The idea that damaging radioactivity could be present in our homes is unthinkable. Unfortunately it’s a reality for some.
Dr. Svetlana Barkanova, a nuclear physicist and professor of physics at Acadia University, will speak about this issue in a presentation titled “Modern Physics and Community Outreach: Radon Detection in Nova Scotia.” The presentation will take place on Thursday, Nov. 15, 7:30 p.m., in AS328 of the Arts and Science Building.
Dr. Barkanova’s research path started with studies on natural and artificial sources of environmental radiation on post-Chernobyl space. Since joining Acadia in 2003, Dr. Barkanova has put her unique expertise and experience into the Canadian context. One of her current projects is dedicated to the investigation of local levels of radioactivity due to radon, a colourless odorless gas created through decay of natural uranium.
“A significant fraction of homes in Nova Scotia have more that 200 Bq/m3 of radioactivity due to radon, which Health Canada considers to be ‘elevated’,” said Dr. Barkanova. “Prolonged radon exposure is the second leading cause of lung cancer after smoking. Fortunately, radon is not unbeatable. Once detected, the problem can be mitigated.”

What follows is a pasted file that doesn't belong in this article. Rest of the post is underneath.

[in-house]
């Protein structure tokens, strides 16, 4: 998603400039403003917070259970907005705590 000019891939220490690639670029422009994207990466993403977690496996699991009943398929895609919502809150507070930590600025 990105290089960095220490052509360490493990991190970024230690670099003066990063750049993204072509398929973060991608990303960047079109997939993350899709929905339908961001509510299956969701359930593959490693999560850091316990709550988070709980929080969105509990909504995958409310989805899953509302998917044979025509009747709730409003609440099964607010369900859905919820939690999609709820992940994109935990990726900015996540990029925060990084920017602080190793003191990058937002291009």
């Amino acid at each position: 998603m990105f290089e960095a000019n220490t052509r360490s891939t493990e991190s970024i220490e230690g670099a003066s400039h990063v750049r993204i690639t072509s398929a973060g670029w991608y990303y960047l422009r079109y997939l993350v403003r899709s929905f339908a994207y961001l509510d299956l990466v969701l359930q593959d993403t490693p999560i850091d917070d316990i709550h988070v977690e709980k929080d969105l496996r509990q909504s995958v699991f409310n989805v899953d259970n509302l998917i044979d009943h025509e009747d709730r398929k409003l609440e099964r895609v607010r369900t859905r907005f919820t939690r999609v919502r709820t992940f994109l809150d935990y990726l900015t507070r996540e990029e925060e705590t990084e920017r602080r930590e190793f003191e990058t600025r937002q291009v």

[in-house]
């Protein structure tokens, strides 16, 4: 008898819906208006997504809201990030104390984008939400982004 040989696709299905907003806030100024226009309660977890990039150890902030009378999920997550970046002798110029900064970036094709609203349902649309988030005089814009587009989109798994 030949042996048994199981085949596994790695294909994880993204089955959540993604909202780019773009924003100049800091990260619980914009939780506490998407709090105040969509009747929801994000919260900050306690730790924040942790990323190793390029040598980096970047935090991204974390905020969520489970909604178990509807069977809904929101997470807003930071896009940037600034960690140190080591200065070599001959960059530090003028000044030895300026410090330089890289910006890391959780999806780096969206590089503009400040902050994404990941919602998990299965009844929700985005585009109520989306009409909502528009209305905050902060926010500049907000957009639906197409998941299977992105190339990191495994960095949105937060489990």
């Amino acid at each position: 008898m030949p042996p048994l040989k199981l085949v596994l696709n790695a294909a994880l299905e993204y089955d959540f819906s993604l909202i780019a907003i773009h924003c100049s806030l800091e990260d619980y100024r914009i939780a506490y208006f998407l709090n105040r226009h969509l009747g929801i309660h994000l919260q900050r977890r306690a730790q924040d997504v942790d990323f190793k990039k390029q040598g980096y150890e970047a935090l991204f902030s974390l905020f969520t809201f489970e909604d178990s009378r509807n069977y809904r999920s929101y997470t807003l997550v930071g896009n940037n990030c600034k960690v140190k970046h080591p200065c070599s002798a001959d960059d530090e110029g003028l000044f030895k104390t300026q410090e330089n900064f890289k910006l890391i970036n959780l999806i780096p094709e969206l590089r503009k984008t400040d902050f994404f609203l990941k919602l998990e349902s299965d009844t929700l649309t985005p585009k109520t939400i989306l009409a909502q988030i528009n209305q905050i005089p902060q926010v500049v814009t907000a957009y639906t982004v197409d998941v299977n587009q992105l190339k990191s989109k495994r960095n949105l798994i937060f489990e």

The talk will describe the new Acadia University project, which allows physics students to collect radiation data and map radon levels across the province while gaining real-life hands-on research experience, exploring physics-geology links, improving their skills of group work, and helping their communities to alleviate the dangers of radon exposure.
This multiple-purpose project simultaneously focuses on teaching, community outreach, and research. It is also interdisciplinary, involving faculty and students from physics, computer science, geology, as well as researchers from Nova Scotia’s Department of Natural Resources.
“Currently, we also involve high-school physics teachers across Nova Scotia,” she said. “The teachers supervise their students in detecting radon in the homes around their region and contribute the data they collect to the university’s research database. Community members volunteering their houses for testing contribute to the modern physics research as well as directly benefit from this research results. Everybody wins.”
She said nuclear physics component is essential for the modern physics education, and now allows Acadia students to learn while serving the community.
“By participating in the community-based radon measurement project, students help to educate thousands of Canadians of the extent of the radiation danger, and the ways to mitigate the problem,” said Dr. Barkanova. “Together, we can save lives.”